I was shown the place on the Mayu river where a ship with hundreds of Buddhists - mostly women and children - capsized and sank drowning most of them. They were fleeing the 1942 massacre at the time and piled into the ship which then capsized, trapping the victims within. Nobody blames it on the Muslims directly, but indirectly it was because of the Muslim madness and violence.

by the Muslims, and landmines laid by the Muslims, they couldn’t go in any direction until
by the Muslims, and landmines laid by the Muslims, they couldn’t go in any direction until

RATHEDAUNG

We went by river boat to Rathedaung town - a

very pleasant town on the other side of the Mayu River, several hours by boat. There is a nice steep hill in the town with Buddhist pagodas, caves and monasteries all over it.

Buddhist have been, and still are, the majority in Rathedaung, unlike Maungdaw and Buthidaung where Muslims have become a majority because of the terror, supremacism and violence of the Muslims. I heard many more stories, spanning recent events to 1942 events, and did more interviews.

by the Muslims, and landmines laid by the Muslims, they couldn’t go in any direction until

GUDAUNG VILLAGE

We then took a small boat across the river and down about 5 or 6 miles to a fantastic place called Gudaung Village, where the awe inspiring (at least for all non-Muslims) Gudaung Buddhists caves are - which should be (along with several other sites) a UNESCO protected cultural treasure - which along with the astonishing amount of Buddhist relics, ruins, artifacts, and statues to be found up and down this land - convincingly proves the very deeply-rooted Buddhist nature of this land. In Arakan there are numerous Buddhist caves, which are unique only to Arakan - a distinctive style, and they need to be recognized and protected (primarily from Muslim destruction) as treasures of humanity.

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However, besides the glories of the caves, there is a tragic side to Gudaung. On June 19, 2012, the large village was attacked by Bengali Muslims, which left 10 Rakhine Buddhists dead, and in pieces.

Hundreds of Bengali Muslims came across the fields from their very large village. Some of them reached part of Gudaung and set it ablaze. Many men and boys had to stand in front of the village and try to prevent the Bengalis from reaching the village and starting more fires.

The Muslims were yelling such things as,

“Allahu Akbar!” (Allah is the Greatest),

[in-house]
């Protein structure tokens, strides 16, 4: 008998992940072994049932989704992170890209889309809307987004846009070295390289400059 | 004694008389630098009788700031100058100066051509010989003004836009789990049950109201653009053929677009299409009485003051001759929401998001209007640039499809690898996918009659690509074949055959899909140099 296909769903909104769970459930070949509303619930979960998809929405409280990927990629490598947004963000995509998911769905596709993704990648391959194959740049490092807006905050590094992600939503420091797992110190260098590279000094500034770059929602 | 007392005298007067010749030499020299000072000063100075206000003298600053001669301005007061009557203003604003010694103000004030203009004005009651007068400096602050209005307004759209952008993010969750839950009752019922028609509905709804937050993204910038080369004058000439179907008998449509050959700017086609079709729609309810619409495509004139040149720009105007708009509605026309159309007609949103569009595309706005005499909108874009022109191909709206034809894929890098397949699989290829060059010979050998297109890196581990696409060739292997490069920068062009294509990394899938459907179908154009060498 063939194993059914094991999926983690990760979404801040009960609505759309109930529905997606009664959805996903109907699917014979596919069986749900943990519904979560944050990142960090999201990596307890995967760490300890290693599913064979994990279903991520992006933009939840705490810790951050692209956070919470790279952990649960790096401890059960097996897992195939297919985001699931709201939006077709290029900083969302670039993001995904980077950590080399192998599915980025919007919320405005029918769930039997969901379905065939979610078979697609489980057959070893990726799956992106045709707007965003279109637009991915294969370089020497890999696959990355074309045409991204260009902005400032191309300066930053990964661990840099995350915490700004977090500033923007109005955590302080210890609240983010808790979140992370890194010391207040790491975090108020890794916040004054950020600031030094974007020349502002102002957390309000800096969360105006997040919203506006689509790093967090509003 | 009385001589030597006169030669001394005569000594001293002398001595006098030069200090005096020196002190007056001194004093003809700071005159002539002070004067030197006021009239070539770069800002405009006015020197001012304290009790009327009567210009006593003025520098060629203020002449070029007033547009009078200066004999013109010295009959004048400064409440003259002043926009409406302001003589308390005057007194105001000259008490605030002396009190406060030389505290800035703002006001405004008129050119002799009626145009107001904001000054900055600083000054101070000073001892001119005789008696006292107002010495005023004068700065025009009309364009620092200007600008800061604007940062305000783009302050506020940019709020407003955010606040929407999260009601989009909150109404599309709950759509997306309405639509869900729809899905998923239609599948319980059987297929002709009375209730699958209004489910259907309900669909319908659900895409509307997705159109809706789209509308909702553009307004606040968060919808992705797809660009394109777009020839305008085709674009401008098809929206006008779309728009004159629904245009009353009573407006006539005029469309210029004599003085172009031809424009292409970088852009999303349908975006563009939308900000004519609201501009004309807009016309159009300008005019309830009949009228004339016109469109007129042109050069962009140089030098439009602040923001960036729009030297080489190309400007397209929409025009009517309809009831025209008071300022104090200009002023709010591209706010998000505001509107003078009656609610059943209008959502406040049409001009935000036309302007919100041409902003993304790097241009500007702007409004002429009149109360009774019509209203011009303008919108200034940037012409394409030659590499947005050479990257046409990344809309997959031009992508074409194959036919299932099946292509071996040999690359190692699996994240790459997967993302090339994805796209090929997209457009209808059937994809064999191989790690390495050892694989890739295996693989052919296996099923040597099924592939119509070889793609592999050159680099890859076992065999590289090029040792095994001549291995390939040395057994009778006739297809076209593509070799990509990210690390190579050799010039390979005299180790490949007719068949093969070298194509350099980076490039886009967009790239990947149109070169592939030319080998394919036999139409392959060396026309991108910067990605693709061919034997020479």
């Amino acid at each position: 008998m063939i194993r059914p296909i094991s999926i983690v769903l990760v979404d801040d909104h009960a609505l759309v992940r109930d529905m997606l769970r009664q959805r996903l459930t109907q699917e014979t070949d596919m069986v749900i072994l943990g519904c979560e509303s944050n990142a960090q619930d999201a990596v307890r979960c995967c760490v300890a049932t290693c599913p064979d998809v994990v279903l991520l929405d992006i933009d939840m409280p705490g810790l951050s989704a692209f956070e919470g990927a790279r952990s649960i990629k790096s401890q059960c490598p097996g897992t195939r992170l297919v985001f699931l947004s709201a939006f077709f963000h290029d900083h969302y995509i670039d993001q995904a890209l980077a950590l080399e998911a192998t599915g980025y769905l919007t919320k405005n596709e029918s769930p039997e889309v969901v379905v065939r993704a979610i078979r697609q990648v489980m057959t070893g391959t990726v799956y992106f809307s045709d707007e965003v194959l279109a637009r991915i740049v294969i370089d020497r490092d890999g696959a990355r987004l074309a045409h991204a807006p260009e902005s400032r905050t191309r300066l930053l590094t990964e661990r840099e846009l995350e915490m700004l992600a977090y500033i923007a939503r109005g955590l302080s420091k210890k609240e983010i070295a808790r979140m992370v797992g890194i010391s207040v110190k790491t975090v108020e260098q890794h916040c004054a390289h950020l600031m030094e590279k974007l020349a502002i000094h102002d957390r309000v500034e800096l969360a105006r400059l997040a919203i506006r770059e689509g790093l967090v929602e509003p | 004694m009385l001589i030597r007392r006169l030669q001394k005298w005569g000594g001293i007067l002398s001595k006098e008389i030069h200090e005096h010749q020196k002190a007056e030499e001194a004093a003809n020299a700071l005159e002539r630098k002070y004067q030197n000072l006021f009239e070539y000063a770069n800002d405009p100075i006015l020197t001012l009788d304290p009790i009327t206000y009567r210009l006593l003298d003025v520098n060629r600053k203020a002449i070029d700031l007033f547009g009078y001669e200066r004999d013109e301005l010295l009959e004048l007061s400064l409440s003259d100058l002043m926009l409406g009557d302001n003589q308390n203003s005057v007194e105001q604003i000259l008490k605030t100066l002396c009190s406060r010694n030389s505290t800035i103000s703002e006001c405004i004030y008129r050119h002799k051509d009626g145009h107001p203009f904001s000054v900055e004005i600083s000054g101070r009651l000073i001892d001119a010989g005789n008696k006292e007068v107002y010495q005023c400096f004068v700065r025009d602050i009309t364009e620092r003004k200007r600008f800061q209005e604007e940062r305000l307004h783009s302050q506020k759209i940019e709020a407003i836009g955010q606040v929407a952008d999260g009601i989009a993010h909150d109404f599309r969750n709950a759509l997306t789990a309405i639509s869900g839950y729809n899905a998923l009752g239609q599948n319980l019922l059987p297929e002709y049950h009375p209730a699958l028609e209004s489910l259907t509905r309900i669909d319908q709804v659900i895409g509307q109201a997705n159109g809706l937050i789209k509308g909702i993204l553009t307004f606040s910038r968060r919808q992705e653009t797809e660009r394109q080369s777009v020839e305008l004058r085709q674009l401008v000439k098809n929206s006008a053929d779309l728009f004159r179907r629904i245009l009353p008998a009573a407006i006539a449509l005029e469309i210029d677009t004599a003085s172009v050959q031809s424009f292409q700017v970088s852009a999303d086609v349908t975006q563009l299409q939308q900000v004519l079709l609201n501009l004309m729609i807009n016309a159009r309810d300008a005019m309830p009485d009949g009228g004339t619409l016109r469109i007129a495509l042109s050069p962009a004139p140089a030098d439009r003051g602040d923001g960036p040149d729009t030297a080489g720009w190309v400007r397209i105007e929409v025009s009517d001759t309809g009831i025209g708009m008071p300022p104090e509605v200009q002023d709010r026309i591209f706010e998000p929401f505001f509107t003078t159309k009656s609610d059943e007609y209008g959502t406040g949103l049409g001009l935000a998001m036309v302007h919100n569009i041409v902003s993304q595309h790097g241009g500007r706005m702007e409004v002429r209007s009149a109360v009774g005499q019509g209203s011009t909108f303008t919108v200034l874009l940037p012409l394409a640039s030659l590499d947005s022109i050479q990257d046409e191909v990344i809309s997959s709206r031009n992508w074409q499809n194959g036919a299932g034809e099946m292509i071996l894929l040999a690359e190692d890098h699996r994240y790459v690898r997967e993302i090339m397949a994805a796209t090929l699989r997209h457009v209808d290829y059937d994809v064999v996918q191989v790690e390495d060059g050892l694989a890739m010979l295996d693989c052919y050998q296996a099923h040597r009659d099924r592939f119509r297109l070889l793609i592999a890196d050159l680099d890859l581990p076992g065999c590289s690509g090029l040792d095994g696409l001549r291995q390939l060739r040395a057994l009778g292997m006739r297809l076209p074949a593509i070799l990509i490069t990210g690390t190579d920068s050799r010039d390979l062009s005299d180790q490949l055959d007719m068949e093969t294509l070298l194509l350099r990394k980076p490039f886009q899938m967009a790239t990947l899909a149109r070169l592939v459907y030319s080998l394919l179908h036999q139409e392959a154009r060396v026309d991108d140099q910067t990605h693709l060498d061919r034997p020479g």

However, besides the glories of the caves, there is a tragic side to Gudaung. On June

“Maug Kara Hiri” (Cut the Heads othe Buddhists), “This is Islamic land, you are infidels, go away or we kill you.” Buddhist boys and men had to grab anything to use as a weapon, and even if they had no desire to fight, they had to protect their women, children and elderly, as well as the village. For hours mobs of Muslims tried to break through the Buddhist lines of defense, with their swords, and tried again and again to burn the village. Those who could not fight - old people, women, and children - had to flee for temporary safety to the back of the village. Finally some security forces came from Rathedaung, and the fighting was stopped.

But then, towards the end of the day, the Buddhists realized that ten men and boys were missing. Some of them wanted to search for them immediately, but the policemen said “No, it is too dangerous now, in the approaching darkness.” The next day they searched all around, with the policemen, for protection. Finally they went to the very large Muslim village, where the aggressors had come from, to search. They noted that the village had a moat around it, with water, mud and broken glass in it. After they entered the village, with the security forces, they found a fresh grave, under a Muslim house, with parts of the bodies of their missing people. Then they found another grave, also under a Muslim house, and then another.

However, besides the glories of the caves, there is a tragic side to Gudaung. On June

All of the 10 missing men and boys were dead, hidden, and buried under the houses of the Bengalis. Many of the heads were cut o, and many arms and legs were cut o. Some graves had no heads, and some had several heads - it was completely horrific.

The villagers of Gudaung cannot comprehend why those Bengali Muslims follow such an evil death cult - Islam. It is incomprehensible to them - and to most non-Muslims of the world.

However, besides the glories of the caves, there is a tragic side to Gudaung. On June

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BACK TO SITTWE

We took another 2 hour boat ride, and then a vehicle for another hour or two, and arrived

back to Sittwe. It was truly an eye-opening experience, a discovery of truth and fact.

Rick Heizman June 15, 2018

arakan-reality.smugmug.com